Wireless data collected directly from patients during normal physical activities could enable the development of better knee implants

June 8, 2008

2 Min Read
Brittle Materials Stay in Shape on the Nanoscale

Originally Published MPMN June 2008


Brittle Materials Stay in Shape on the Nanoscale

Daniel Grace


Computer simulations demonstrate the necking and extension that occurs during the separation of both amorphous (top) and crystalline (bottom) nanoparticles.

The point at which a material will break on the macroscale has no bearing on how it will perform on the nanoscale, according to recent findings by researchers at the National Institute of Standards and Technology (NIST; College Park, MD; www.nist.gov). Using an atomic force microscope and computer simulation, the researchers discovered that silica—brittle in bulk form—exhibits ductility on the microscale.

As scientists have long known, materials such as gold or silver are characterized by ductility because their atoms can shift and cling together with greater resiliency than can the atoms of such breakable materials as silica. By imaging the surface of silica nanoparticles, however, researchers discovered that the distinction doesn’t apply on the nanoscale.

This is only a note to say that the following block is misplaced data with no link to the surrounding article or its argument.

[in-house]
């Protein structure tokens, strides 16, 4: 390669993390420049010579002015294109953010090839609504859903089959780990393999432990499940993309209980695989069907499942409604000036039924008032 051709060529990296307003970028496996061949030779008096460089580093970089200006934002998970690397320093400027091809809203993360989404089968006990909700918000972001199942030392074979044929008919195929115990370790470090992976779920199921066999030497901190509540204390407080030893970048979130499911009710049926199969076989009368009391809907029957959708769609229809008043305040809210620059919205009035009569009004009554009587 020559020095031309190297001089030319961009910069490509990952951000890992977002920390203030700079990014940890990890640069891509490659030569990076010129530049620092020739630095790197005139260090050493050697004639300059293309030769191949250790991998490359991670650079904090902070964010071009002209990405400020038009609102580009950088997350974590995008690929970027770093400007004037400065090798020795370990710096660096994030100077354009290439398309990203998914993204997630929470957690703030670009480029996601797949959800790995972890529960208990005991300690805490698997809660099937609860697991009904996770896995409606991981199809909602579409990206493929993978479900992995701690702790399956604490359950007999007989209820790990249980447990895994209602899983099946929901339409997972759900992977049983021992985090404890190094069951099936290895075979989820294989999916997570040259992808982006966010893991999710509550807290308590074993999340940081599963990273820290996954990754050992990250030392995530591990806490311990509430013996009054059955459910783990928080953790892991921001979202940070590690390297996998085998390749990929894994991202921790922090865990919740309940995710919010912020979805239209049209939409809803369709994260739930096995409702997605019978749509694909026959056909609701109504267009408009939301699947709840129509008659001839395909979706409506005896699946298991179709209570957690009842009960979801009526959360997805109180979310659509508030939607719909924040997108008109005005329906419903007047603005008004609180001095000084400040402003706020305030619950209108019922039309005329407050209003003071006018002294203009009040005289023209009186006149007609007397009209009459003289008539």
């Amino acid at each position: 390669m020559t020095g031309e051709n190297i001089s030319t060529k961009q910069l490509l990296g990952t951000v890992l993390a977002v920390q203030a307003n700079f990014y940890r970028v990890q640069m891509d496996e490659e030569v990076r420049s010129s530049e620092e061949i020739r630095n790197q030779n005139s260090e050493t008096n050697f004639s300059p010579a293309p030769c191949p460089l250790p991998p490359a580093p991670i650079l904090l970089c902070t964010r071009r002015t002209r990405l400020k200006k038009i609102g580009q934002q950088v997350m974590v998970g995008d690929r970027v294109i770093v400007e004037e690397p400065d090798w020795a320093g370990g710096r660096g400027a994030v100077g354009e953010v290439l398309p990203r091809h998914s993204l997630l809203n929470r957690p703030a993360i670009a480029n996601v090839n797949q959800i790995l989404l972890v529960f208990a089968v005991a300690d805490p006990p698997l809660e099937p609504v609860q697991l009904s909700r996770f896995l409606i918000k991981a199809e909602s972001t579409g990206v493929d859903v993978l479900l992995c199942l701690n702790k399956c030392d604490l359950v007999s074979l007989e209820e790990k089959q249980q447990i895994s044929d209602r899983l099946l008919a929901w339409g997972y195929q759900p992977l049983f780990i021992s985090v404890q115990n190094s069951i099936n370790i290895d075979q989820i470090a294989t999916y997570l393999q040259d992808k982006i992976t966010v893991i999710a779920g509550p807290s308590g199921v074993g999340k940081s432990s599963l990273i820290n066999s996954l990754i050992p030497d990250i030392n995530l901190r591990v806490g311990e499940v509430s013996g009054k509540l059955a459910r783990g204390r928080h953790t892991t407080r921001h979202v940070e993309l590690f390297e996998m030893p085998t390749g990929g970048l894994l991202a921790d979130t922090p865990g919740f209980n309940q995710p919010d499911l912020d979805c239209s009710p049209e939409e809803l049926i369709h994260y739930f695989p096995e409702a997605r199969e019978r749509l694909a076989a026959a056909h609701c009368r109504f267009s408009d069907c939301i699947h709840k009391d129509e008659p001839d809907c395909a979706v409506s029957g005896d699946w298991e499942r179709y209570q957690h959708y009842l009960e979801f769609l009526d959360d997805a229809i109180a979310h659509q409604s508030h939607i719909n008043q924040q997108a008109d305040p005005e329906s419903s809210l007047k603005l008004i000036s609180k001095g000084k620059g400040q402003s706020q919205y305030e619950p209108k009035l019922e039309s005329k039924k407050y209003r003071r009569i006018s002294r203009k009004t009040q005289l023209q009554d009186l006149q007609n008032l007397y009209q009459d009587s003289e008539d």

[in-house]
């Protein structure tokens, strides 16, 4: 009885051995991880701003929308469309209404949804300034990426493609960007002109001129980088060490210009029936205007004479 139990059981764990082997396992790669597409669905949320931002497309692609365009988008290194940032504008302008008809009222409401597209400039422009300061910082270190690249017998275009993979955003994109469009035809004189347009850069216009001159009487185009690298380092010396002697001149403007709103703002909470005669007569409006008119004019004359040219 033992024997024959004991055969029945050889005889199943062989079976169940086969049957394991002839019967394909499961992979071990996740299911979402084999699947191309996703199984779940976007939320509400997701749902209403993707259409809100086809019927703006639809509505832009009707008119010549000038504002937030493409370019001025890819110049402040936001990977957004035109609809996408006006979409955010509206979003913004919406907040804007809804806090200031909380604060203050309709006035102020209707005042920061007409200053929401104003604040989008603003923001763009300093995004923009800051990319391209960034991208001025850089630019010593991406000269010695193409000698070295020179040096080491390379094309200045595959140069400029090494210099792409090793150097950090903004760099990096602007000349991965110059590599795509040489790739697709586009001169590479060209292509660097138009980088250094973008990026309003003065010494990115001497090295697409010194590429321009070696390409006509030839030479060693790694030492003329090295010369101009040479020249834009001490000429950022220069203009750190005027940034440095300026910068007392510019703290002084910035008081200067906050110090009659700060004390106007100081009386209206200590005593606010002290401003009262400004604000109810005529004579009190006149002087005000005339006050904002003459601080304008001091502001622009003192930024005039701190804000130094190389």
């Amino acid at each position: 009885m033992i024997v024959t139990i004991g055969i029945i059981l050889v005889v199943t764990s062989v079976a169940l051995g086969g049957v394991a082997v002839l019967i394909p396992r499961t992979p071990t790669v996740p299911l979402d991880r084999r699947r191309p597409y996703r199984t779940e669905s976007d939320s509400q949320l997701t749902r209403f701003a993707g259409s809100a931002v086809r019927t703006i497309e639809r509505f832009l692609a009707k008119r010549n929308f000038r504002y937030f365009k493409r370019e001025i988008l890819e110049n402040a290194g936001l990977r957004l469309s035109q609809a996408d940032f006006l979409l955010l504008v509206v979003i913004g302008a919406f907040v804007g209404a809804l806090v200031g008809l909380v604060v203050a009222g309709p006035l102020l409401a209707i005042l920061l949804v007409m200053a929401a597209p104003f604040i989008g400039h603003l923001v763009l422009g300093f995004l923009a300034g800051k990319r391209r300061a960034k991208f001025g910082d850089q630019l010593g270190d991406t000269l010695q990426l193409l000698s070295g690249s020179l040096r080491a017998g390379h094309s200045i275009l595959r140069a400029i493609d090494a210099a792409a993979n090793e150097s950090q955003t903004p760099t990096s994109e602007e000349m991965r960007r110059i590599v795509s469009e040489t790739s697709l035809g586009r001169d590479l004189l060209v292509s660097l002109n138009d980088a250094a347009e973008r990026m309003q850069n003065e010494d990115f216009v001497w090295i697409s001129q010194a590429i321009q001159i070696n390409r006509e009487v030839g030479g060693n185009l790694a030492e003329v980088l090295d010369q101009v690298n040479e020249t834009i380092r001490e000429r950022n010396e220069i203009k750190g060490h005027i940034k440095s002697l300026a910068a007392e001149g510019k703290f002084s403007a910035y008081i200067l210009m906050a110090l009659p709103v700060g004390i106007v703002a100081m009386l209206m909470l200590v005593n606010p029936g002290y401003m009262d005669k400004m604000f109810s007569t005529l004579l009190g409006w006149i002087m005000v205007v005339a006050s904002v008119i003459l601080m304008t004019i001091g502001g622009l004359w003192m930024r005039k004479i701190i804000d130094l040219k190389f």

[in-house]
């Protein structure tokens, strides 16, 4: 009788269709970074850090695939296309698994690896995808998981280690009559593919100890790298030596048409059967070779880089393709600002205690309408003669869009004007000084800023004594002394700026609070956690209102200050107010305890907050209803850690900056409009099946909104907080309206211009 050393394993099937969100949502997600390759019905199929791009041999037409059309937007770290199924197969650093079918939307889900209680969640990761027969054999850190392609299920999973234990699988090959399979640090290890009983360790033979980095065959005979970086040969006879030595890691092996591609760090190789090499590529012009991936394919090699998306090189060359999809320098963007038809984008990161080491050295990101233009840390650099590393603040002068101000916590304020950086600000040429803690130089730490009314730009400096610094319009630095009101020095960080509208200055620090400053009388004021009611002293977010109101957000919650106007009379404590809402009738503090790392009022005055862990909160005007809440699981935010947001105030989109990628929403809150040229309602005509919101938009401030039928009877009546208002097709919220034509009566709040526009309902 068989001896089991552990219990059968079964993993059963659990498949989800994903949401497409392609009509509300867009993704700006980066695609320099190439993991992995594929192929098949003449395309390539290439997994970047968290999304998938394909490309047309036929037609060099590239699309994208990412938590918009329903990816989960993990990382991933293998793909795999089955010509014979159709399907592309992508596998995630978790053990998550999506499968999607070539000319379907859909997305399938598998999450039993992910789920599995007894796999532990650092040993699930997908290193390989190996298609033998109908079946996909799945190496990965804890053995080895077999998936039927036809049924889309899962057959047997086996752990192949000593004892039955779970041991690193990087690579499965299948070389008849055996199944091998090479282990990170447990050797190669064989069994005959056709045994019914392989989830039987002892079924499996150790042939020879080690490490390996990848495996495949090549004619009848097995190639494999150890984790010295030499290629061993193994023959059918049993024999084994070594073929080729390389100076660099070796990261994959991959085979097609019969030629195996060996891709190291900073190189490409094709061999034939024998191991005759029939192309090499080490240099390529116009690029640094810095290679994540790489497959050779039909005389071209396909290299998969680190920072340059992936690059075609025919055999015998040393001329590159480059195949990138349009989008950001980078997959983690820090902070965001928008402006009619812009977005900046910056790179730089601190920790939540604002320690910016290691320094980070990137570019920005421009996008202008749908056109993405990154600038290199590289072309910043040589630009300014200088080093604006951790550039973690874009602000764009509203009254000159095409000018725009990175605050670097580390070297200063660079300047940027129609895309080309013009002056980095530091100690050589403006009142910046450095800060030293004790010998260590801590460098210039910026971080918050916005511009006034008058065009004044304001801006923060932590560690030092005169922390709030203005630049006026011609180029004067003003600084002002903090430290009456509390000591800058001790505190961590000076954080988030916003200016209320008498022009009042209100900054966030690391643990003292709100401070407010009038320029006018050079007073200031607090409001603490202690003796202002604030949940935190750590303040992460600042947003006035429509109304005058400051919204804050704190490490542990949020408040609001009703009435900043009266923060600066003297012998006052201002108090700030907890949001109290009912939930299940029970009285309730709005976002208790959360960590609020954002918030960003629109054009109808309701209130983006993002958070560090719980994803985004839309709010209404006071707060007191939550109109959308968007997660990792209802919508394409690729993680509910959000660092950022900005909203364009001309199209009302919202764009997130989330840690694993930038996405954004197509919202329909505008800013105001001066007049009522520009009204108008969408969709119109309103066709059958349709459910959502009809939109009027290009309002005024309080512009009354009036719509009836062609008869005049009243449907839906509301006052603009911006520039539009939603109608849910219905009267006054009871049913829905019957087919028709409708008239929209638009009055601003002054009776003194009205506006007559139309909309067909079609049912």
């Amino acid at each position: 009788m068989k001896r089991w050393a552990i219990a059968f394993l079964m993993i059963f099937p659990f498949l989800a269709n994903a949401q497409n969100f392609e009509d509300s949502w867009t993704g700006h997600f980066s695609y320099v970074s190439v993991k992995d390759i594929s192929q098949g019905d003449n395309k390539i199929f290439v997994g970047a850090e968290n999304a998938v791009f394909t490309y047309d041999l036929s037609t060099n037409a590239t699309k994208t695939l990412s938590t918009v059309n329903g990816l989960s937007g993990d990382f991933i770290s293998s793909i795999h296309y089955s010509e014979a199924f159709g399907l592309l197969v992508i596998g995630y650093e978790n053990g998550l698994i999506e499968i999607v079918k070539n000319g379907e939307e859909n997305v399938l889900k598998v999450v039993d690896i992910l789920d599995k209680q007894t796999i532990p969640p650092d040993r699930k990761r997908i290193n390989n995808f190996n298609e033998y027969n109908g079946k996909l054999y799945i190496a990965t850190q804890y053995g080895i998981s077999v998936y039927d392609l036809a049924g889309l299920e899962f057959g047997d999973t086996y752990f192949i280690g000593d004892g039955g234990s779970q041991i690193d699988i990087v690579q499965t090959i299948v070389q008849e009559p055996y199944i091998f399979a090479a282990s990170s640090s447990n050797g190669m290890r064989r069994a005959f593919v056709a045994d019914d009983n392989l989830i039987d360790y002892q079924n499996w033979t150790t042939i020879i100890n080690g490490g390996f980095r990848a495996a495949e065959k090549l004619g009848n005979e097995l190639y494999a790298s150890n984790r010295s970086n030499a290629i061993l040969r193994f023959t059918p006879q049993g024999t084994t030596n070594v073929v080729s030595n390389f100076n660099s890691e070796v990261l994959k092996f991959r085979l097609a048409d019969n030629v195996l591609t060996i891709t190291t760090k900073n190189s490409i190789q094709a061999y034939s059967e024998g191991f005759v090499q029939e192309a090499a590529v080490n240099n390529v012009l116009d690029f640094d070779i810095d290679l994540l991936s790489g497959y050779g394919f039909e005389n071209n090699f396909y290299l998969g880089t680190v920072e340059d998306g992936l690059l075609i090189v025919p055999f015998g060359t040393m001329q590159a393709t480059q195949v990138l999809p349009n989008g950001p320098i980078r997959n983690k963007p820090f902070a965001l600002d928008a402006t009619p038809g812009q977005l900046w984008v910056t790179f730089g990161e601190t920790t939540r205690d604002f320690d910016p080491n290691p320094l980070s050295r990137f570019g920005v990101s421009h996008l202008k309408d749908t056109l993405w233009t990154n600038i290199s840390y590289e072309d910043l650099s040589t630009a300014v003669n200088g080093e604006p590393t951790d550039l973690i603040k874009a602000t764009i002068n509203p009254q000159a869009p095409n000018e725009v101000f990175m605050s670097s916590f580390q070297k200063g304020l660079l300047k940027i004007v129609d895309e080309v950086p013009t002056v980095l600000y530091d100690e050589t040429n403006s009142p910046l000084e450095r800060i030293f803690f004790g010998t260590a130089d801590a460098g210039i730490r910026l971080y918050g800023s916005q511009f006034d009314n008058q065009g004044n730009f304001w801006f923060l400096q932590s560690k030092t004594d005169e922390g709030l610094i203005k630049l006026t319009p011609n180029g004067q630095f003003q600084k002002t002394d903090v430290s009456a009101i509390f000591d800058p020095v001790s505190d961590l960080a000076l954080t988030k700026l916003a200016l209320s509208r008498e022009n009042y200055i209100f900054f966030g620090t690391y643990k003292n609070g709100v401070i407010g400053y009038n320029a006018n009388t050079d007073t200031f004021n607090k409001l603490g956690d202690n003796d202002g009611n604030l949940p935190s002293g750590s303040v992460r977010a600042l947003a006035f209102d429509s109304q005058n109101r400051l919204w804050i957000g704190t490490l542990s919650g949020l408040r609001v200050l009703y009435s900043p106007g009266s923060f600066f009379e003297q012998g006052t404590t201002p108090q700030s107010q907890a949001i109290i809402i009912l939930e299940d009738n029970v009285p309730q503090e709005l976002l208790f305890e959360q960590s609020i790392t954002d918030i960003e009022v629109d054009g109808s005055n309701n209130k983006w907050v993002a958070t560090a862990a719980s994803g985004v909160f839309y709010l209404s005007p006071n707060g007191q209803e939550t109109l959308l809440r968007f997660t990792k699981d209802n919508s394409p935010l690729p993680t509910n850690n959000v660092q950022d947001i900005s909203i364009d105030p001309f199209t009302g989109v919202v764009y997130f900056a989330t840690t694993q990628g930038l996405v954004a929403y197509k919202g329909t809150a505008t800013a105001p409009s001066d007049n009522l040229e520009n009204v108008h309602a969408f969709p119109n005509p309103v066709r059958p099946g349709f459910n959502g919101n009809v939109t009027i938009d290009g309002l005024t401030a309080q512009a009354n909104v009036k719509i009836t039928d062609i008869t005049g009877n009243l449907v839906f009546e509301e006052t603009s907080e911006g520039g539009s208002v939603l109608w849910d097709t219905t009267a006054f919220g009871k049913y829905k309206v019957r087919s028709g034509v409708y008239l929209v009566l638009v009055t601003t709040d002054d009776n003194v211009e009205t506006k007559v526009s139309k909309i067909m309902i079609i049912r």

“We observed that the surface atoms of silica are mobile because they’re not surrounded by other atoms on all sides,” says Pradeep Namboodiri, NIST scientist. “This is important because surface atoms dominate on the nanoscale.” Because of the mobility of surface atoms, silica nanoparticles are stronger than the same material in bulk form.

Furthermore, researchers used computer simulation to explain the incongruity between silica in the observable world and in the microscopic world. They determined that the size of a material’s nanoparticles is a primary factor. Materials with smaller nanoparticles exhibited greater ductility and tensile strength on the macroscale than materials with larger nanoparticles. In addition, the morphology characteristics of the nanoparticles are important—amorphous structures hold up better on the macroscale than crystalline structures. Computer images of amorphous and crystalline structures on the nanoscale, however, showed little difference.

The findings could one day affect the design of microelectronic devices, particularly the manner in which potential materials are assessed, according to Namboodiri. For now, the researchers plan to expand their investigation. “So far, the experiments have taken place in a vacuum environment,” Namboodiri says. “Next, we plan to conduct experiments in ambient conditions and see how the behavior of the nanoparticles is impacted by the presence of water vapor.”

Copyright ©2008 Medical Product Manufacturing News

Sign up for the QMED & MD+DI Daily newsletter.

You May Also Like